STRATEGY – If a fuel station firm can be a sustainability leader, you can too

9 May 2017

A decade ago SBN CEO Summit speaker Mike Bennetts was on course for a senior role at BP. Instead, he became CEO of Z in 2010 and is now recognised as a leader in sustainable business.

Last Wednesday Mike Bennetts spoke at the SBN CEO Summit hosted by NZI in Auckland. He opened up about how Z is driven, and how you can make positive change in any sector.

A company owning more than 200 fuel stations might seem an unlikely sustainability hero. Z was formed in 2010, when New Zealand company Infratil Limited and the Guardians of New Zealand Superannuation acquired Shell New Zealand’s downstream fuel business. The company went public with an IPO in 2013. It completed a second major acquisition in 2015, acquiring Chevron subsidiary Caltex for NZ$785 million.

But Z stands out in the way it is decoupling its fortunes from the troubled big oil producers that currently supply the fuel. The company’s leadership has set this course by placing sustainability at the very core of the company’s DNA. This starts from an open acknowledgement of its role in the climate change challenge for New Zealand.

“We sell around 45% of NZ’s transport fuels,” said Mike. “That means I have to go to bed each night knowing that I am responsible for 8% of New Zealand’s greenhouse gas emissions.”

With this in mind, Z publicly cites ‘reducing the reliance on fossil fuels’ among the four key areas of sustainability the company is focused on.

“That sounds crazy,” said Mike. “Sell less fuel? Surely we’ll go broke?”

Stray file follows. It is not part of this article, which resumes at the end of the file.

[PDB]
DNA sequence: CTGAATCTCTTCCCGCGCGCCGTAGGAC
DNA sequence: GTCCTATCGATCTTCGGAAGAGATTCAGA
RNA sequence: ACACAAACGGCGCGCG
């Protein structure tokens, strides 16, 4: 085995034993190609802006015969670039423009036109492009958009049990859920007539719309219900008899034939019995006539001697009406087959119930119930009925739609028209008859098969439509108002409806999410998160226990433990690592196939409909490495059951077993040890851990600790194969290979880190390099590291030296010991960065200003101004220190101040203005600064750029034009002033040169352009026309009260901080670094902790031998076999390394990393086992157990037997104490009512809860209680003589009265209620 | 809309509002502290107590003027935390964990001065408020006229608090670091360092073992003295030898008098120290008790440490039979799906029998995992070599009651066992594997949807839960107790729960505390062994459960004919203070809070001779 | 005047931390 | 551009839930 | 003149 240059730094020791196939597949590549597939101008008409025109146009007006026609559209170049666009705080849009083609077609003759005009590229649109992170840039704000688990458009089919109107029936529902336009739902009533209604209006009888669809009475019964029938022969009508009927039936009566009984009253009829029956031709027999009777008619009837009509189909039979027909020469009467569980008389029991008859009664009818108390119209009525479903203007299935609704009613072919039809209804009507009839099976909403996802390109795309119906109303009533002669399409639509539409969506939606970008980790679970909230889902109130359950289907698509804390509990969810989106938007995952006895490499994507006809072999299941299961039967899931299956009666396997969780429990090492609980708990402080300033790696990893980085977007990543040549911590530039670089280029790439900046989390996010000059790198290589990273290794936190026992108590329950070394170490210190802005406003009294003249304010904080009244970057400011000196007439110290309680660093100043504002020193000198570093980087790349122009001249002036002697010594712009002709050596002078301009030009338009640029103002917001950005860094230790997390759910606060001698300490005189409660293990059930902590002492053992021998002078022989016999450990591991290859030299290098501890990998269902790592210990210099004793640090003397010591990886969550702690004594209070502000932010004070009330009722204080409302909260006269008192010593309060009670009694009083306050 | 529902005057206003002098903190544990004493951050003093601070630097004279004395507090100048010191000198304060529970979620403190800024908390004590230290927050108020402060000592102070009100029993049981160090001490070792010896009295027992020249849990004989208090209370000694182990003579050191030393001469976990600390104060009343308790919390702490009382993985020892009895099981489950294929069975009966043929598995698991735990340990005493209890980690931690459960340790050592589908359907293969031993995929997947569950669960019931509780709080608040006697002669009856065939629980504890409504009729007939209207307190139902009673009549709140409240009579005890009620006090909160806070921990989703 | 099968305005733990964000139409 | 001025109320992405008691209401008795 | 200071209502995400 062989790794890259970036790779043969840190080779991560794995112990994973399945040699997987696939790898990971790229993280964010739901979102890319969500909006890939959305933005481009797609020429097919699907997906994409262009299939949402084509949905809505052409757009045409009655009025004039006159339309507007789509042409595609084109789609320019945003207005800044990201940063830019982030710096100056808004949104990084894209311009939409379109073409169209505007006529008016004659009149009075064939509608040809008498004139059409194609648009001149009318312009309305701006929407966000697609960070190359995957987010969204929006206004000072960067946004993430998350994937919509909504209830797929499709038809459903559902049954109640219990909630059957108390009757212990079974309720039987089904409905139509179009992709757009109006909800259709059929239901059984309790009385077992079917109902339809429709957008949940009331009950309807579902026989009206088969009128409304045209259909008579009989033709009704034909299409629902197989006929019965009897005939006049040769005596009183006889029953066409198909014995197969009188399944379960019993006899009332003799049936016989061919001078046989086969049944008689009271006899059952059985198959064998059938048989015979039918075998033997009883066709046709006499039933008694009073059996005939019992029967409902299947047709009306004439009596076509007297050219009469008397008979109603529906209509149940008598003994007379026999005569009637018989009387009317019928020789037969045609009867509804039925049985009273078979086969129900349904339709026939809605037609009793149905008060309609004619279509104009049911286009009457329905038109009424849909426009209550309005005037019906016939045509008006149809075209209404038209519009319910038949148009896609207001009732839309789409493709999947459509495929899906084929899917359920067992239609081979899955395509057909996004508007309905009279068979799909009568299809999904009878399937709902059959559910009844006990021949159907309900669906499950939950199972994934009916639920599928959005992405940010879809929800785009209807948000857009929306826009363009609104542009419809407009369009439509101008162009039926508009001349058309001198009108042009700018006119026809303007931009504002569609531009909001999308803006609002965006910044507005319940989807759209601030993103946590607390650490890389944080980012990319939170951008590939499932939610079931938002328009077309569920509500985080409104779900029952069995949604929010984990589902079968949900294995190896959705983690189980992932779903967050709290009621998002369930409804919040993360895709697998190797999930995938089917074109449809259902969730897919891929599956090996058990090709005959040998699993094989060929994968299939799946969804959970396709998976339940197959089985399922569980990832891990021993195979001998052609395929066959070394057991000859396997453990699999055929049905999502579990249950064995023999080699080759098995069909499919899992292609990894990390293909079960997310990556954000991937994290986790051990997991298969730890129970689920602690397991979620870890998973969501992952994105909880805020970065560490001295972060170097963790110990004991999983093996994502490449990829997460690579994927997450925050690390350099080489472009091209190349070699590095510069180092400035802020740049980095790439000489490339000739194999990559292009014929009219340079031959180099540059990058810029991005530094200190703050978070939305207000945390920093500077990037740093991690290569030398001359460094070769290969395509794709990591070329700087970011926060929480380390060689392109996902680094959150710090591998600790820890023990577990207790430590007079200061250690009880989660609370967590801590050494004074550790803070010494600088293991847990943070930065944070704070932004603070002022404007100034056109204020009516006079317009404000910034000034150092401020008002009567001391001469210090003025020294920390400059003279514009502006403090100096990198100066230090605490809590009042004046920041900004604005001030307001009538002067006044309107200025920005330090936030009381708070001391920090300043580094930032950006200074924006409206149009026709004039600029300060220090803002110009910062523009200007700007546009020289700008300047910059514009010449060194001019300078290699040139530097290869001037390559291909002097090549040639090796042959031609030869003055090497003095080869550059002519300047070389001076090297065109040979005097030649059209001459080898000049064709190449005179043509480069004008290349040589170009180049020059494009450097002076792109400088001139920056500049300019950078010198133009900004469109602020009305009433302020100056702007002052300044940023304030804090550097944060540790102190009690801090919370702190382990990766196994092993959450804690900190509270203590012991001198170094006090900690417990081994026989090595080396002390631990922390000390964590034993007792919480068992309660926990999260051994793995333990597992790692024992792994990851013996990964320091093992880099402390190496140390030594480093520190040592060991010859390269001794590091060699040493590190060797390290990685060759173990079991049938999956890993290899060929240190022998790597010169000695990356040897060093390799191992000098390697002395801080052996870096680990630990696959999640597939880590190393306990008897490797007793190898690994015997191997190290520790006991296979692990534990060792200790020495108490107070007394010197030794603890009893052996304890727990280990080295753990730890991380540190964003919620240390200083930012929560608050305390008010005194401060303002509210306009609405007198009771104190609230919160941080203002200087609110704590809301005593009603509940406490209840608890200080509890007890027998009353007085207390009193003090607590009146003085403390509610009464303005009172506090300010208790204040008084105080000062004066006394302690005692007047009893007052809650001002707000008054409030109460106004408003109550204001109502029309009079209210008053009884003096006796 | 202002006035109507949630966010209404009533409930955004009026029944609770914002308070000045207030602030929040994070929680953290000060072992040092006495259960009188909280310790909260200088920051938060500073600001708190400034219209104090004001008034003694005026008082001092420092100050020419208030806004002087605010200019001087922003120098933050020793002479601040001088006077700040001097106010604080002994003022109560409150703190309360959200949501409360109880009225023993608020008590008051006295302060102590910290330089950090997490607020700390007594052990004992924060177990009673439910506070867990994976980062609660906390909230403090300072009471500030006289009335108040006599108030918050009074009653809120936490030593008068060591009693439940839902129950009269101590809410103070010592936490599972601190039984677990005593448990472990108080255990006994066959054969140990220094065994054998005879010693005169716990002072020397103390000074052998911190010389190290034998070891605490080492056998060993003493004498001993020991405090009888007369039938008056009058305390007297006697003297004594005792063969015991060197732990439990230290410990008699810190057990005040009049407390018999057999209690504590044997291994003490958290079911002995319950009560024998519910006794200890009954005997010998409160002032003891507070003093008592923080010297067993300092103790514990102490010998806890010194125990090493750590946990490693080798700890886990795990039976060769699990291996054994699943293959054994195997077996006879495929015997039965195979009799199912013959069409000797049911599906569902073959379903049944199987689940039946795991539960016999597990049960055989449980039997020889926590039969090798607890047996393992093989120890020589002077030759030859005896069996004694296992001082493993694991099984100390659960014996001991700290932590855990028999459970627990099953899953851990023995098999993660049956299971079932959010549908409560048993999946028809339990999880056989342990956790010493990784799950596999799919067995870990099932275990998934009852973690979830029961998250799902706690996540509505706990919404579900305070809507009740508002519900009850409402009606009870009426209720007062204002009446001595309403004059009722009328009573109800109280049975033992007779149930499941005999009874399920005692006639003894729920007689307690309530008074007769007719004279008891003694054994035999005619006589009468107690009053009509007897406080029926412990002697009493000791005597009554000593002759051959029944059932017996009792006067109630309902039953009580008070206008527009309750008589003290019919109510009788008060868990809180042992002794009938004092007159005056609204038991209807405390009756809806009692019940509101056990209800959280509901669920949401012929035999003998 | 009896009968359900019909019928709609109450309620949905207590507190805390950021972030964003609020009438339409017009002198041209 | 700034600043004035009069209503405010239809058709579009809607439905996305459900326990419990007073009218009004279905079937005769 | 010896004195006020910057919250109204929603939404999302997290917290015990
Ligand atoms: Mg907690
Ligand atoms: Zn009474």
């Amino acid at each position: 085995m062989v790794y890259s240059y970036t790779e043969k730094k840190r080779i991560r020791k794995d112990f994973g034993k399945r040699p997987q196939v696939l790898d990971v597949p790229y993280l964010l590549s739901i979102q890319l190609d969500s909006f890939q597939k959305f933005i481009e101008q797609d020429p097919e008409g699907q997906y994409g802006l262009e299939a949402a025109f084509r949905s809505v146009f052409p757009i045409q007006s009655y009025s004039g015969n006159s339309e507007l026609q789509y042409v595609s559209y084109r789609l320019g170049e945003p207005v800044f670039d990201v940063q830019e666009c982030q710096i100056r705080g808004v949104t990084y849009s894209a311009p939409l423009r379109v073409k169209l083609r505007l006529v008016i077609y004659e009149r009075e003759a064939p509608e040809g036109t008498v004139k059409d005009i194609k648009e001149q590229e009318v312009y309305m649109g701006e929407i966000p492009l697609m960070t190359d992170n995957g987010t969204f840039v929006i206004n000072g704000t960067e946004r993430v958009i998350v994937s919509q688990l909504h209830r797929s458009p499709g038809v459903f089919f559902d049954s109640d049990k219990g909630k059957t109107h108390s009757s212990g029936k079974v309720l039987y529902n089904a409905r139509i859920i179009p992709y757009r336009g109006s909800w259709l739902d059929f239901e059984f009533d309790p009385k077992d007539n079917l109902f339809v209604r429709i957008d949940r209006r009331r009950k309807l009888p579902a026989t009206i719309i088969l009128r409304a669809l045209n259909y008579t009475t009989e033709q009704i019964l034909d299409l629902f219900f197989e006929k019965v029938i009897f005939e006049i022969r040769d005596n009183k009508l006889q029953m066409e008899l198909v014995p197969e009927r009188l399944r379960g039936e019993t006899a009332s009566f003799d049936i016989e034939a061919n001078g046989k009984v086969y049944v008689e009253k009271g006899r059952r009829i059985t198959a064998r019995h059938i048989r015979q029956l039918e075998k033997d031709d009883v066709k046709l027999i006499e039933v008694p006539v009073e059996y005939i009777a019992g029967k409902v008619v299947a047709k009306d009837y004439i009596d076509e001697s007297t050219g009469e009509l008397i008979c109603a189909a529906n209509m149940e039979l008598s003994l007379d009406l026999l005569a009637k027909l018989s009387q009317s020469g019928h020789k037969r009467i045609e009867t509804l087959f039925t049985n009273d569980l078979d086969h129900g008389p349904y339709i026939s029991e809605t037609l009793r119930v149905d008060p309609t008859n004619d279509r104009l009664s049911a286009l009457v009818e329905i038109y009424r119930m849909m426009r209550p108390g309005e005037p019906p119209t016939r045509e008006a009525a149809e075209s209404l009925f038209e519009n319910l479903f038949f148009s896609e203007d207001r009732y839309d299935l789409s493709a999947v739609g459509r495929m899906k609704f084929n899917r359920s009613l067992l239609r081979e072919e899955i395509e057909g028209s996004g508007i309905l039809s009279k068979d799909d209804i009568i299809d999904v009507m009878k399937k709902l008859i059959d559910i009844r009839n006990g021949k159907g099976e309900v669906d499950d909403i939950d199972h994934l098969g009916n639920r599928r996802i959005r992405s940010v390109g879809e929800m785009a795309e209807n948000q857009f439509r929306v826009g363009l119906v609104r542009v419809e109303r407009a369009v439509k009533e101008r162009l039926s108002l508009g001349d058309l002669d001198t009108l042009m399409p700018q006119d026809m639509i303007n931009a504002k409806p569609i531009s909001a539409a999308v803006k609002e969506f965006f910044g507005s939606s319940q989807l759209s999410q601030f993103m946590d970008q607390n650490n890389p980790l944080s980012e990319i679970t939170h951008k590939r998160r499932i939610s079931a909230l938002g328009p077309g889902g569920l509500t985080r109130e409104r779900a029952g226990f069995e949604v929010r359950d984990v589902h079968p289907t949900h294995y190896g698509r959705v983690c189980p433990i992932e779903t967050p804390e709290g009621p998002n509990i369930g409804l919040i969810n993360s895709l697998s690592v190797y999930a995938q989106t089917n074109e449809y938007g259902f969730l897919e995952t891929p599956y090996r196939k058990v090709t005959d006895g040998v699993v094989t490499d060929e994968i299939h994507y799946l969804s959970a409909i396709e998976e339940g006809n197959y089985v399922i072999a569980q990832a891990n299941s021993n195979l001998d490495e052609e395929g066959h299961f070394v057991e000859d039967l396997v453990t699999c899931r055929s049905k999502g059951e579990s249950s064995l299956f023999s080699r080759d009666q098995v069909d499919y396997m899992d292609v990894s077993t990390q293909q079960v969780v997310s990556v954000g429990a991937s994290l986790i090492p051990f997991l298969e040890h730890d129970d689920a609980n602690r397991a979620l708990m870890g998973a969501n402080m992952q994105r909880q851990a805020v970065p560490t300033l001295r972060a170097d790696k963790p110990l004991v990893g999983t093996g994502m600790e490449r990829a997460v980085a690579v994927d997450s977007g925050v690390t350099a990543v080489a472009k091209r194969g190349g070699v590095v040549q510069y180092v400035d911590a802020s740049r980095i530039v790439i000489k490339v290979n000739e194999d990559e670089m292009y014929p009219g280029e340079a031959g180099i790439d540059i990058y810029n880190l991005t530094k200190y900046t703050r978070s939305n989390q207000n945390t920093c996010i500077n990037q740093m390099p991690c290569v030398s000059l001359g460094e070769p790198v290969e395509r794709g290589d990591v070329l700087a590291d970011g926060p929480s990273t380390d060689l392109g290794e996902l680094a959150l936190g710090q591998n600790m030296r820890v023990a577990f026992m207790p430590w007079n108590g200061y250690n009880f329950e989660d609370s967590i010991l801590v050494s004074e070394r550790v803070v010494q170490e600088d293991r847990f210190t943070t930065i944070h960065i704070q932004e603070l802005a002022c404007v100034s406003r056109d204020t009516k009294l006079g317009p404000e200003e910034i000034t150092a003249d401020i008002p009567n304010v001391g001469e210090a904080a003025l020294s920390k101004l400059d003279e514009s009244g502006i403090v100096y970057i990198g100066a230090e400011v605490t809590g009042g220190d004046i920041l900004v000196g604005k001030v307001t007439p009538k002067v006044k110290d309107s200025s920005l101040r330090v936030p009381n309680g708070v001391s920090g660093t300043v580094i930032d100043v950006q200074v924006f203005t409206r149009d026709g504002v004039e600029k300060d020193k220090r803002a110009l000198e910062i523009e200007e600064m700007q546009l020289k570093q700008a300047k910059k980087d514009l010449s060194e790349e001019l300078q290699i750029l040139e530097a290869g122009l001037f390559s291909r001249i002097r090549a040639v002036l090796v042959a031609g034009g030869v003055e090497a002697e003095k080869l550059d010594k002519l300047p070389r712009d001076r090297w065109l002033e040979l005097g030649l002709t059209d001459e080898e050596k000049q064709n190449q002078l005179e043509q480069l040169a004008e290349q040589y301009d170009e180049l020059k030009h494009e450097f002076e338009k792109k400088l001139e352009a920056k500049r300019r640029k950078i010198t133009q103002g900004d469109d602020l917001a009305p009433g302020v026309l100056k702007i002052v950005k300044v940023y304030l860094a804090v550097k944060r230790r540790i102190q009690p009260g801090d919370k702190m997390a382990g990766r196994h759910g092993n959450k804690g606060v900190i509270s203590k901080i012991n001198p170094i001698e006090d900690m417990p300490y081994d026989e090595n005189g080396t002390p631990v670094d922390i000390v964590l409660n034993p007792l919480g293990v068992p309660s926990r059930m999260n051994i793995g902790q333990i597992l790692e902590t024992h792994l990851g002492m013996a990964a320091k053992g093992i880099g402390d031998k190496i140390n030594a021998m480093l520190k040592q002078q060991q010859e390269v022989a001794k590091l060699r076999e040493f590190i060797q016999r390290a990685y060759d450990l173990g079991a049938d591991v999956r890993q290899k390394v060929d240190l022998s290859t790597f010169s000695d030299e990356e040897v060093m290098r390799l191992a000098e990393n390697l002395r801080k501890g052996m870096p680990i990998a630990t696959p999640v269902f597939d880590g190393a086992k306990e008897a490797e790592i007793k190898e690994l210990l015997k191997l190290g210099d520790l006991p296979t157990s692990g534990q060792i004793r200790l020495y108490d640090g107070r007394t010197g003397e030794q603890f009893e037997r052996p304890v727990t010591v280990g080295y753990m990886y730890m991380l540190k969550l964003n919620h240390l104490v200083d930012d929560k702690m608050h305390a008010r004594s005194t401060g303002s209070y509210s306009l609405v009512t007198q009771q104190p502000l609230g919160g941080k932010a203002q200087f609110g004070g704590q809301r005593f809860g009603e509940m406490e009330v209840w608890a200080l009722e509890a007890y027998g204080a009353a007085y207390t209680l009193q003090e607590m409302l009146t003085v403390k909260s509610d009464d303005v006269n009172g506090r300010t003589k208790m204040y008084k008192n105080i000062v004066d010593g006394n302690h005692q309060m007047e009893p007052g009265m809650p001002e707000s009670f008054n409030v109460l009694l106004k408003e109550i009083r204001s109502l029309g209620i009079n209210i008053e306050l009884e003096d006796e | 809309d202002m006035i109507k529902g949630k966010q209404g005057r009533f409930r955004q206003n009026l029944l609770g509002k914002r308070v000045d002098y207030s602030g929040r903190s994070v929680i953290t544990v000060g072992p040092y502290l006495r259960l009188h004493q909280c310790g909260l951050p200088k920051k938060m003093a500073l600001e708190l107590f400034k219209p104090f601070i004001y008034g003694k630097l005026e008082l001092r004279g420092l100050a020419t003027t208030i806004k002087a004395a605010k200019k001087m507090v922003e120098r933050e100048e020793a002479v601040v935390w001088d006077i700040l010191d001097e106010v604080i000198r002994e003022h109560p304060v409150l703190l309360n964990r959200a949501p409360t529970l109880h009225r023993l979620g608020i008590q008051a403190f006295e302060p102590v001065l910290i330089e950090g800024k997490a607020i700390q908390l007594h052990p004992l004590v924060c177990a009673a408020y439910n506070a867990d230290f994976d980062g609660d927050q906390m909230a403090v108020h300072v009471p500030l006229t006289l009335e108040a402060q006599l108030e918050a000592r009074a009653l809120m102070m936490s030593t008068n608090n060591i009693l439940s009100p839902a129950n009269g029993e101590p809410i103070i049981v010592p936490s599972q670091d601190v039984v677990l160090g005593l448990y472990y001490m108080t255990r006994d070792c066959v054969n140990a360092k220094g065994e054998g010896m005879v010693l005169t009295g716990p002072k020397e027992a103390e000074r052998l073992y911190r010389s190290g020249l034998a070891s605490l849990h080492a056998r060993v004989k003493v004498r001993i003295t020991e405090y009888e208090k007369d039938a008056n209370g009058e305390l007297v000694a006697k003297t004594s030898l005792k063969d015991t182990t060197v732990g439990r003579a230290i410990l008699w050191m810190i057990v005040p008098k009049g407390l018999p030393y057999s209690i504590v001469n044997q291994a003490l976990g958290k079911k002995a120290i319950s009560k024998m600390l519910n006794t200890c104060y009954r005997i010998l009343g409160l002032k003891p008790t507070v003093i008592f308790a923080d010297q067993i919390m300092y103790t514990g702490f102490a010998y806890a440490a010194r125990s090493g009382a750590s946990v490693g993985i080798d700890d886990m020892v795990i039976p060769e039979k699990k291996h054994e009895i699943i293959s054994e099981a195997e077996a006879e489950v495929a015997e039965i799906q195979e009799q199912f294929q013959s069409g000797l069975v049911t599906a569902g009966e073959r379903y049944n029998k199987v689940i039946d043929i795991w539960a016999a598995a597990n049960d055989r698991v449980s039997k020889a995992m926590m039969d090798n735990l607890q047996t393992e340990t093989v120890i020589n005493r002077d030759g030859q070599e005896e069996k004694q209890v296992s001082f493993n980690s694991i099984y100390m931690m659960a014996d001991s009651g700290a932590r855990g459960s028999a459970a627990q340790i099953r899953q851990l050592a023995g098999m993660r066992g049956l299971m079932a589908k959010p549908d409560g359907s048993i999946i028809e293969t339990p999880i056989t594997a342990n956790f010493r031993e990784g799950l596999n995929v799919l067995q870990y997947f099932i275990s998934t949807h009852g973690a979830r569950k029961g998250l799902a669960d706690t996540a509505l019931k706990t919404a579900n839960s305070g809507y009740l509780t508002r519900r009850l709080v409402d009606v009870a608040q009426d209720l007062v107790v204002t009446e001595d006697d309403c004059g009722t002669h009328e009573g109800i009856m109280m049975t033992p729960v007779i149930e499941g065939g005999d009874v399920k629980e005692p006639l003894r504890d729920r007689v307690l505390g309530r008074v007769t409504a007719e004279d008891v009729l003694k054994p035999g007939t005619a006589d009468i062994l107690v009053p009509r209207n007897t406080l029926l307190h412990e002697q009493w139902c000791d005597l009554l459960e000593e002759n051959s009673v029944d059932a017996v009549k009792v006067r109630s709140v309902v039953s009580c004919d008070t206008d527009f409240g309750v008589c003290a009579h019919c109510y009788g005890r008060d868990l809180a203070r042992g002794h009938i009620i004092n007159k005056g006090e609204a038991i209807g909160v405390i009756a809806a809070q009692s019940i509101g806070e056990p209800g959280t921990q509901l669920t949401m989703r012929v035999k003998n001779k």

Yes, the company currently has a vested interest in selling fossil fuel. But Z doesn’t make the stuff. It is taking advantage of its freedom to think outside the oil barrel. This means the company is just as happy, if not happier, selling biofuels or electrons instead of fossil fuel.

Being a low margin business, fuel retail doesn’t leave a lot of wiggle room. But Mike asks, what if Z can increase that margin by a little bit while reducing customers’ fuel use by a lot? That would benefit Z and its customers.

The company has installed seven ChargeNet NZ rapid charging stations around the country. Z is also on the cusp of opening New Zealand’s first commercial-scale biofuel plant. Built in Wiri Auckland it will convert tallow from the meat industry into a high quality ‘drop in’ fuel. This will be used in a 5% biodiesel blend at Z pumps in the Auckland/Waikato regions.

CEOs at the Summit were treated to an inside view on how Mike and his team were able to get the whole company behind this way of doing things, from the board to the forecourt attendant.

Mike quoted the work of management export Gary Hamel: “Top management’s job is to design context rather than invent content.”

For Z the context was that the company is right in the middle of the problem, but that means it can be right at the heart of the solution. Mike also cited Michael Henderson’s work on Leading Through Values. This argues commitment comes when a company’s employees have a high level of clarity about the company’s values and a high level of clarity about their personal values.

“At Z our method was to get clear on people’s personal values and then to derive company’s values from that,” said Mike. “Because the company culture will be a reflection of the personal values of those making the decisions. If what the company believes in aligns with the personal drivers of the employees, then they will go that extra mile.”

Z is also a very open and transparent company. It acknowledges when it doesn’t know how to do something, and asks for help. It is also honest and open when things don’t go as planned. This openness clearly comes from the top, as those at the Summit saw for themselves.

CEO interested in attending the next Summit this Spring? Contact